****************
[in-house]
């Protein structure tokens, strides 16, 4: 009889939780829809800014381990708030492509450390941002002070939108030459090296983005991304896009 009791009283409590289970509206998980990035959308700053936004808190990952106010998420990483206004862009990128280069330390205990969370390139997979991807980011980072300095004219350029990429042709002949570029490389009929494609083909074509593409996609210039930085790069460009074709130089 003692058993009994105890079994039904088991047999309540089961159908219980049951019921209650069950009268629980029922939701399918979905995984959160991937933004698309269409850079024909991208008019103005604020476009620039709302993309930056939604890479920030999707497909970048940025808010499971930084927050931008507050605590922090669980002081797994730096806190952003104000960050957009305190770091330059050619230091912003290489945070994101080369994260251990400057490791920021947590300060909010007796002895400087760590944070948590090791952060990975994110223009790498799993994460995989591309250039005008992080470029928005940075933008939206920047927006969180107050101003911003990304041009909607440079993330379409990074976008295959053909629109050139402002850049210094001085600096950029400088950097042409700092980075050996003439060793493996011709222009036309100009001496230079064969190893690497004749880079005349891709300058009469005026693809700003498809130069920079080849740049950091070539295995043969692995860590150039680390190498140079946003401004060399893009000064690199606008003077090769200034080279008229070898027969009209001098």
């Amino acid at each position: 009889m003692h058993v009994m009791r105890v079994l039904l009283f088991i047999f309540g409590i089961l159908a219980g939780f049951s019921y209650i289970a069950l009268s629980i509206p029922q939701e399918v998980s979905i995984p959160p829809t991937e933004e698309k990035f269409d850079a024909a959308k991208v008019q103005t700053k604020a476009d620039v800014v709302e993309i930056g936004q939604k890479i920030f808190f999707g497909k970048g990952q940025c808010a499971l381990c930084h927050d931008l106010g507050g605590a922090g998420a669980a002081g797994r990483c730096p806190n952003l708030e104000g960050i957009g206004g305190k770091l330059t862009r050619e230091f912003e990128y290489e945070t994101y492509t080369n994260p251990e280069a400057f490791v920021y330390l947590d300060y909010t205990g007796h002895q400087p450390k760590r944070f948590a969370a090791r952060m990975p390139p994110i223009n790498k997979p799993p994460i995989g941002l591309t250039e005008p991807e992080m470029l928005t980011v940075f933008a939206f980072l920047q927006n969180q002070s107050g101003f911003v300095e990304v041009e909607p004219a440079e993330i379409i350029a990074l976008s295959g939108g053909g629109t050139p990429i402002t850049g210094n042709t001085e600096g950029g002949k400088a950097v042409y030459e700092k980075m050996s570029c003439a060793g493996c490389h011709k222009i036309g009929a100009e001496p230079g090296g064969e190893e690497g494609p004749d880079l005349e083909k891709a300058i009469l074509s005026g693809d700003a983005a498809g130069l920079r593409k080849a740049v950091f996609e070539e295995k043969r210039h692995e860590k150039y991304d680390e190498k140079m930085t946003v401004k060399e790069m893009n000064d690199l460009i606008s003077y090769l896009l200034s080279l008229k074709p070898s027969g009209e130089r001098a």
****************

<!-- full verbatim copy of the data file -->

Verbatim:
[in-house]
């Protein structure tokens, strides 16, 4: 009889939780829809800014381990708030492509450390941002002070939108030459090296983005991304896009 009791009283409590289970509206998980990035959308700053936004808190990952106010998420990483206004862009990128280069330390205990969370390139997979991807980011980072300095004219350029990429042709002949570029490389009929494609083909074509593409996609210039930085790069460009074709130089 003692058993009994105890079994039904088991047999309540089961159908219980049951019921209650069950009268629980029922939701399918979905995984959160991937933004698309269409850079024909991208008019103005604020476009620039709302993309930056939604890479920030999707497909970048940025808010499971930084927050931008507050605590922090669980002081797994730096806190952003104000960050957009305190770091330059050619230091912003290489945070994101080369994260251990400057490791920021947590300060909010007796002895400087760590944070948590090791952060990975994110223009790498799993994460995989591309250039005008992080470029928005940075933008939206920047927006969180107050101003911003990304041009909607440079993330379409990074976008295959053909629109050139402002850049210094001085600096950029400088950097042409700092980075050996003439060793493996011709222009036309100009001496230079064969190893690497004749880079005349891709300058009469005026693809700003498809130069920079080849740049950091070539295995043969692995860590150039680390190498140079946003401004060399893009000064690199606008003077090769200034080279008229070898027969009209001098």
């Amino acid at each position: 009889m003692h058993v009994m009791r105890v079994l039904l009283f088991i047999f309540g409590i089961l159908a219980g939780f049951s019921y209650i289970a069950l009268s629980i509206p029922q939701e399918v998980s979905i995984p959160p829809t991937e933004e698309k990035f269409d850079a024909a959308k991208v008019q103005t700053k604020a476009d620039v800014v709302e993309i930056g936004q939604k890479i920030f808190f999707g497909k970048g990952q940025c808010a499971l381990c930084h927050d931008l106010g507050g605590a922090g998420a669980a002081g797994r990483c730096p806190n952003l708030e104000g960050i957009g206004g305190k770091l330059t862009r050619e230091f912003e990128y290489e945070t994101y492509t080369n994260p251990e280069a400057f490791v920021y330390l947590d300060y909010t205990g007796h002895q400087p450390k760590r944070f948590a969370a090791r952060m990975p390139p994110i223009n790498k997979p799993p994460i995989g941002l591309t250039e005008p991807e992080m470029l928005t980011v940075f933008a939206f980072l920047q927006n969180q002070s107050g101003f911003v300095e990304v041009e909607p004219a440079e993330i379409i350029a990074l976008s295959g939108g053909g629109t050139p990429i402002t850049g210094n042709t001085e600096g950029g002949k400088a950097v042409y030459e700092k980075m050996s570029c003439a060793g493996c490389h011709k222009i036309g009929a100009e001496p230079g090296g064969e190893e690497g494609p004749d880079l005349e083909k891709a300058i009469l074509s005026g693809d700003a983005a498809g130069l920079r593409k080849a740049v950091f996609e070539e295995k043969r210039h692995e860590k150039y991304d680390e190498k140079m930085t946003v401004k060399e790069m893009n000064d690199l460009i606008s003077y090769l896009l200034s080279l008229k074709p070898s027969g009209e130089r001098a």